Lovely Lavender: How, When and Why to Grow Organically

Lavender is the gift that keeps on giving.

Once it's sown in the ground, it emits an amazing fragrance as it grows and even after it's harvested. Moreover, its pleasant and strong scent makes it suitable for both edible and decorative crafts! Whether you use it in bunches of flowers, small bags, cooking, or special oils, the lasting aroma of lavender adds a touch of nature's elegance to every breath.

Before we jump into the various ways to use lavender, it's important to know how to properly grow this Mediterranean plant. In this blog, you'll read about what your lavender plants need to sow, grow, and how to harvest. Perhaps down the line, there will be a part two for ideas and crafts to put your lavender to good use.

Types of lavender

Lavender field | Vego Garden

Lavandula angustifolia, commonly known as English lavender, is known for its classic fragrance and different flower colors.

Lavandula stoechas, or Spanish lavender, stands out for their unique bracts on top of the flower spikes.

Lavandula dentata, known as French lavender, has finely toothed leaves and is considered useful in the kitchen.

Lavandula x intermedia, a hybrid of English and French lavender, is specifically cultivated for lavender oil production.

Lavandula heterophylla or Texas lavender, may refer to different species or varieties of lavender that thrive in the Texas climate, known for its resilience to heat.

Preparing the garden bed

Here is a short list of the environment you have to create for your garden bed to thrive.

Well-drained soil: Give your lavender healthy soil rich in nutrients and minerals to support its growth. Lavender doesn't require much, but it thrives in dry, nutritious soil. If you're unsure where to find high-quality soil, Vego Garden offers a soil mix that can assist you in taking care of this essential first step.

Spacing: Space lavender plants according to the recommendations on the package for good air circulation and prevent overcrowding, reducing the risk of fungal diseases.

Sunny spot: Choose a sunny location with at least six hours of direct sunlight daily for optimal growth and flower production. Lavender plants need minimal attention from you but lots of attention from the sun!

Proper drainage: If your soil has poor drainage, consider using raised beds or rocky soil to ensure lavender doesn't experience waterlogging. Remember they are Mediterranean plants used to the heat and dry weather; any moisture will disrupt their growing patterns.

Best time: Plant lavender in early spring or late summer, avoiding extreme weather condition. The lavender has to be in the ground once those high temperatures are in full swing!

Fertilization: Lavender prefers lean soil, so avoid using too much fertilizer. A modest application in early spring is usually sufficient. These are plants that are used to growing wild in the Mediterranean and once they get going, they grow fast and wide, so keep that in mind!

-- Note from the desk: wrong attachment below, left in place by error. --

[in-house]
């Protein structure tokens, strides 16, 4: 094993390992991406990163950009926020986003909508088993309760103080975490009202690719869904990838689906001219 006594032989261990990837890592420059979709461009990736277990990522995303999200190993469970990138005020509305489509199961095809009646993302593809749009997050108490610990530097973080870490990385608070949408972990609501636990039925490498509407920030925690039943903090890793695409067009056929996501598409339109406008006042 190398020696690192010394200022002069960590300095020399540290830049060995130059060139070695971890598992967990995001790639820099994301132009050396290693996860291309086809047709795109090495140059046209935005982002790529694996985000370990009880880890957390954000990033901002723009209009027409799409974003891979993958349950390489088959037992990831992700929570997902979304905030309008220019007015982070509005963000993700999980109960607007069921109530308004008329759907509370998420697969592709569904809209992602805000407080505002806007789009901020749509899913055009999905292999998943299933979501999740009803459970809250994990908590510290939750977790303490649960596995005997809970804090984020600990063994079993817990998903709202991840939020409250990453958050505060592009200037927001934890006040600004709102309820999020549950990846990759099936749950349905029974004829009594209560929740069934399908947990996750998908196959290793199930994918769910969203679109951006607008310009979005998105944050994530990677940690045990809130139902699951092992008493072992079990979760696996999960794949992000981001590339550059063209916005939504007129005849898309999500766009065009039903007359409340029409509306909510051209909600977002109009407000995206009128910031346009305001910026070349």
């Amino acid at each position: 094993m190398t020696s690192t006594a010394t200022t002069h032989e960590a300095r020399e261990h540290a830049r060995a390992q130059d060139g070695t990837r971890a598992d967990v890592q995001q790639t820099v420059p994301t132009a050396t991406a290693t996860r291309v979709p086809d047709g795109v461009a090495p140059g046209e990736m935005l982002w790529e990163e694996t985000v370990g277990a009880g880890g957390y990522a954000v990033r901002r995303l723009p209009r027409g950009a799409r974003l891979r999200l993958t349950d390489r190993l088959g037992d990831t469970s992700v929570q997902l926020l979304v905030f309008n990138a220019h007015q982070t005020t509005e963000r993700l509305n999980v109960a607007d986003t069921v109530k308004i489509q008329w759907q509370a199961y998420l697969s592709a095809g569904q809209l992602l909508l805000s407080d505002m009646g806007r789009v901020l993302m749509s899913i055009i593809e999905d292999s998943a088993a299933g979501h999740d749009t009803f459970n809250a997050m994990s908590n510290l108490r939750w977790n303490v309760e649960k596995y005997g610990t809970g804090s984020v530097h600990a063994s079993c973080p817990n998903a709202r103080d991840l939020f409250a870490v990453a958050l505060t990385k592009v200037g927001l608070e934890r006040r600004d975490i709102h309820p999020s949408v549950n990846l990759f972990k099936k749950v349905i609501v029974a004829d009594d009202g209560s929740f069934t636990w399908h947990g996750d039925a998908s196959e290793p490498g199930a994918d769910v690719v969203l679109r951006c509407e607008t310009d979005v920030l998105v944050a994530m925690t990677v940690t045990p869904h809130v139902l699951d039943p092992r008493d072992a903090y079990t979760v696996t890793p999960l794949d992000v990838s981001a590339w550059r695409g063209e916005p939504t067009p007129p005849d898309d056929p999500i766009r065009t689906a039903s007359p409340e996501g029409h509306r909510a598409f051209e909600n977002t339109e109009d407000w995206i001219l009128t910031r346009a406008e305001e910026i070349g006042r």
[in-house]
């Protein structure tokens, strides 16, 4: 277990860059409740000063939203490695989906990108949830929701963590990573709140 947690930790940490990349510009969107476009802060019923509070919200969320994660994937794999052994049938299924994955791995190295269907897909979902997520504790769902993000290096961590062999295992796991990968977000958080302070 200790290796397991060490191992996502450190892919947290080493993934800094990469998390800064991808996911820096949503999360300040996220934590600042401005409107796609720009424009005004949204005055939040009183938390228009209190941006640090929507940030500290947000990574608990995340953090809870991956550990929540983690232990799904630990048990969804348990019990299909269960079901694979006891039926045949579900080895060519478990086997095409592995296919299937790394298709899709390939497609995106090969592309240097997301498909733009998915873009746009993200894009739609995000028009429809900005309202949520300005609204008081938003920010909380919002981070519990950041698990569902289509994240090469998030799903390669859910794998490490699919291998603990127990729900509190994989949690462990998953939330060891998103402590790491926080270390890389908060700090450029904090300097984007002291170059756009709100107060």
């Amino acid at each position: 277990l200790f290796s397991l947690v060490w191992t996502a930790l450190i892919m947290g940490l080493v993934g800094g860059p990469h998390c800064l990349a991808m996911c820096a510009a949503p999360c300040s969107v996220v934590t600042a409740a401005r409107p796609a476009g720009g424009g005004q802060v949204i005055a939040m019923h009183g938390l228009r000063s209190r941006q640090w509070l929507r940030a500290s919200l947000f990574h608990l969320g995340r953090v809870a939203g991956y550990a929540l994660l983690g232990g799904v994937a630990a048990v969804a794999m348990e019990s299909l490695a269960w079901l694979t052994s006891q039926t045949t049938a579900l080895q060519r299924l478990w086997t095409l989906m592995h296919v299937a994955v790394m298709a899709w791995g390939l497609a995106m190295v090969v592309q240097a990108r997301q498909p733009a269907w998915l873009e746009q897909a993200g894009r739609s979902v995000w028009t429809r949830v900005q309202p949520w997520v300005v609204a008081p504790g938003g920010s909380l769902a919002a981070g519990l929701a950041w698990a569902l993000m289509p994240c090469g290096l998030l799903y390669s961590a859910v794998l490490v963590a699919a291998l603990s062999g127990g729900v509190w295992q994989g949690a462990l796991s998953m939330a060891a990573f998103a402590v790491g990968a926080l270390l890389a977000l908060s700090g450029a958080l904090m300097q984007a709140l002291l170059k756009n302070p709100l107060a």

Care and maintenance

Lavender pollinators | Vego Garden

Watering: Lavender prefers dry soil, so water sparingly, especially in winter months. Overwatering can lead to root rot, so do it sparingly and early in the morning or late in the afternoon.

Pruning: Trim lavender blooms in late spring or early summer to encourage new growth and maintain the plant's shape.

Disease prevention: Monitor for signs of fungal diseases, particularly in humid climates.

Pollinators: It's important to keep your lavender organic, free from pesticides since lavender attracts various pollinators like bees, butterflies, and hummingbirds due to its sweet nectar and abundant pollen. These little helpers play a crucial role in making sure plants can make seeds and reproduce.

Overcoming challenges

Colder climates: In colder climates, protect lavender during winter months by mulching around the base of the plant.

Humid climates: In humid climates, ensure good air circulation and consider planting lavender in raised beds with well-drained soil.

Unusually rainy season: Lavender thrives in well-drained soil, and heavy rain can lead to waterlogged conditions, causing root rot and other moisture-related issues. The compact and bushy nature of lavender plants can make it challenging for rain to penetrate deep into the soil, potentially leading to surface runoff and soil erosion. Additionally, incessant rain may cause the lavender blooms to become waterlogged, diminishing their vibrant color and fragrance!

Lavender craft ideas

Lavender oil | Vego Garden

Bouquets and flower arrangements: Ideal for gifting to friends or adorning your home.

Sachets and potpourri: Perfect for storing inside closets, drawers, or under pillows.

Essential oil extraction: A natural relaxant that you can conveniently carry with you.

Lavender-infused candles: Choose a natural alternative to chemicals for setting the mood.

Pressed lavender: Create your own pressed flower art piece.

Lavender soap and shampoo: Let your body and hair carry the unique lavender scent.

Final thoughts

Growing lavender isn't overly challenging, and the rewards far outweigh the efforts.

Once you've gathered lavender, a world of DIY projects opens up, whether you tackle them on your own or turn it into a fun group activity with friends. From crafting candles to making sachets and beautiful bouquets, the possibilities are endless, making the entire lavender-growing journey both satisfying and communal.

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